UI study shows fewer women interested in technology fields
Women aren't as interested in technology as men, according to a recent study.
But University of Iowa officials say they have instilled several program and initiatives to pique women's interest in the technology and engineering field.
In a recent study conducted by the University of Iowa Professor of business Frank Schmidt, women score lower on technical-aptitude tests compared with men, because of a general lack of interest.
Programs to attract women to the engineering program include the Women In Science and Engineering, living learning communities for women, and student groups such as Society of Women and Engineers, said UI engineering-admissions official Jane Dorman.
The UI surpasses national statistics of women enrolled in engineering programs.
Nationally, 17 percent of engineering students are female, Dorman said, and 20 percent of currently enrolled engineering majors are female.
"At a young age, women are often shunted into reading activities at an earlier age," said Chris Peterson Brus, the director of the Women In Science and Engineering.
She said this affects skills and interests of women later on, "… just as men have more practice earlier on when throwing a football, figuring out where to catch it, in visual spatial skills."
However, the study said some women who are interested can still perform better than men.
"… [women] would do just as well because of the average equality of general intelligence," Schmidt said.
According to a fall 2011 report from the Office of the Registar, 22 women are majoring in mechanical engineering, compared with 23 in 2010 and 18 in 2009.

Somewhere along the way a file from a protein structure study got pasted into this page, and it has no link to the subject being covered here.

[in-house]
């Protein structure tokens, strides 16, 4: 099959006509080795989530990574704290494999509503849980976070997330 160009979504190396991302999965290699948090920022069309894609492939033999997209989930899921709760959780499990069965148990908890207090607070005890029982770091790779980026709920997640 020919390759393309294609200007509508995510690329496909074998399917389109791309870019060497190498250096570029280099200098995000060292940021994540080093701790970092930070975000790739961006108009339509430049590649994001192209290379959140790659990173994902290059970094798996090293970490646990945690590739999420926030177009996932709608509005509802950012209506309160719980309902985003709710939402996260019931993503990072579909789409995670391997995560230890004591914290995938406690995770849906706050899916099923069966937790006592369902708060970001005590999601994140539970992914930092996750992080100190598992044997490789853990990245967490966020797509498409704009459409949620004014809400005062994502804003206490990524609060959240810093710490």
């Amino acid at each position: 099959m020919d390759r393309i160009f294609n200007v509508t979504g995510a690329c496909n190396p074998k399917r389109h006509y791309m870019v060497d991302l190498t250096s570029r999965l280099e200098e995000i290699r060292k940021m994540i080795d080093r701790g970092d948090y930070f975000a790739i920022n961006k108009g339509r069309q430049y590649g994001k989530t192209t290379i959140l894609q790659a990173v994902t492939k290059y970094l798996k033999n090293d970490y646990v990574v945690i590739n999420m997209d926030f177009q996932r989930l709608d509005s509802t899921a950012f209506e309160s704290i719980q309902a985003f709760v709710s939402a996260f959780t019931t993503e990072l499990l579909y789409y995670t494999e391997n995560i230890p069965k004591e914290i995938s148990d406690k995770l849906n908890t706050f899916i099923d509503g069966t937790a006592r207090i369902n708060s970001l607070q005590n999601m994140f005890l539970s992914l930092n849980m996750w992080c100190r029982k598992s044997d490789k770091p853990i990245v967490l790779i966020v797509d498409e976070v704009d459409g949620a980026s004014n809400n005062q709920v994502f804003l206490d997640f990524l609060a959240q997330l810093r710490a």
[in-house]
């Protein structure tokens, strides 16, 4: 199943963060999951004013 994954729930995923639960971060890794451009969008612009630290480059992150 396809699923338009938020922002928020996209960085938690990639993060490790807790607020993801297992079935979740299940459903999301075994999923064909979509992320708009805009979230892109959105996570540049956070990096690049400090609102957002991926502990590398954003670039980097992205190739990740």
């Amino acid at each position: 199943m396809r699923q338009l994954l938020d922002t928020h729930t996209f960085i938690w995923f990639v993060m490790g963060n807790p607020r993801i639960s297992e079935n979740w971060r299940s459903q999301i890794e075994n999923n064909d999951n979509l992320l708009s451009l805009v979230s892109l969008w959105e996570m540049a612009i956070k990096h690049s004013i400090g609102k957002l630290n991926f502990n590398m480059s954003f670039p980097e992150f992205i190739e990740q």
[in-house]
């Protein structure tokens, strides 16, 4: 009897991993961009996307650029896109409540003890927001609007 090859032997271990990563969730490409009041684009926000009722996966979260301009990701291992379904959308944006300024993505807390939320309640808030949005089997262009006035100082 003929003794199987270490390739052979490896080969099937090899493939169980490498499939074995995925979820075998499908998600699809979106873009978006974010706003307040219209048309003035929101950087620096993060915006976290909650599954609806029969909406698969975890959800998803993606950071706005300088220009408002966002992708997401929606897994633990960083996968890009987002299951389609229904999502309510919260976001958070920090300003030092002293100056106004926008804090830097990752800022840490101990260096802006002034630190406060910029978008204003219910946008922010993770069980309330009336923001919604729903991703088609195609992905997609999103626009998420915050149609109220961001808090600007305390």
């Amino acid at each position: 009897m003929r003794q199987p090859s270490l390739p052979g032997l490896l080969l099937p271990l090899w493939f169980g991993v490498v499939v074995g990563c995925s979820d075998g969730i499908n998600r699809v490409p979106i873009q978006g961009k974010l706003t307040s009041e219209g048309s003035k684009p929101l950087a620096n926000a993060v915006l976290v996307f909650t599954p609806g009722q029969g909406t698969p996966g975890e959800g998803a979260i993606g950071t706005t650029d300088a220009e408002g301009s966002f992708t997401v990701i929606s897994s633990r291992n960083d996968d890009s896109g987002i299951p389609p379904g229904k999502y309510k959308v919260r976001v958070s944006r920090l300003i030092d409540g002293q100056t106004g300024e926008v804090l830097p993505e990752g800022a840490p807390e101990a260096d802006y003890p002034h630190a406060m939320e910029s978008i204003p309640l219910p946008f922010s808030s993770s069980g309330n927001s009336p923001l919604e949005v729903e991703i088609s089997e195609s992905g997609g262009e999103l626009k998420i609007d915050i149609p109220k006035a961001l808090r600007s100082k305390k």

And UI faculty members agree female enrollment has increased but in smaller numbers.
Ralph Stephens, a UI mechanical engineering professor, said roughly a dozen of his 58 senior students are women.
"Yet after 47 years of teaching, that number has gone up infinitely," he said.
In his research, Schmidt said, a lack of interest in technology stems from childhood where general interests help form lifelong interests well into adulthood. The more technology the child interacts with, the more knowledgeable they will be when testing.
For example, Schmidt said, boys are generally more interested in technical things such as fixing a bike.
UI professors said Schmidt's data may be due to low female enrollment and interest in engineering.
Professors said they have noticed female engineering students tend to gravitate toward more human-related fields, such as biomedical engineering.
"I think female students like to see engineering more relevant to the human life and in biomedical engineering," said UI mechanical engineering Professor Olesya Zhupanska.
Schdmidt found that females present a greater general intelligence than men, despite lower scores.
"… and that is just a fact of life," Schmidt said. "Some would say it's an important fact of life, and maybe we can increase the abilities of men and women … General intelligence is most important."
And professors, such as Zhupanska, said female students tend to excel more.
Despite these differences of interests presented by Schmidt, that didn't stop Elizabeth Risius from majoring in computer science.
"In high school, I loved math and science, but I didn't know what to do with it," Risius said. "I was not a gamer, I didn't spend hours playing video games, but that's something that guys tend to gravitate toward and become more interested in. In that aspect, we haven't had he exposure to the types of things that guys are interested in."
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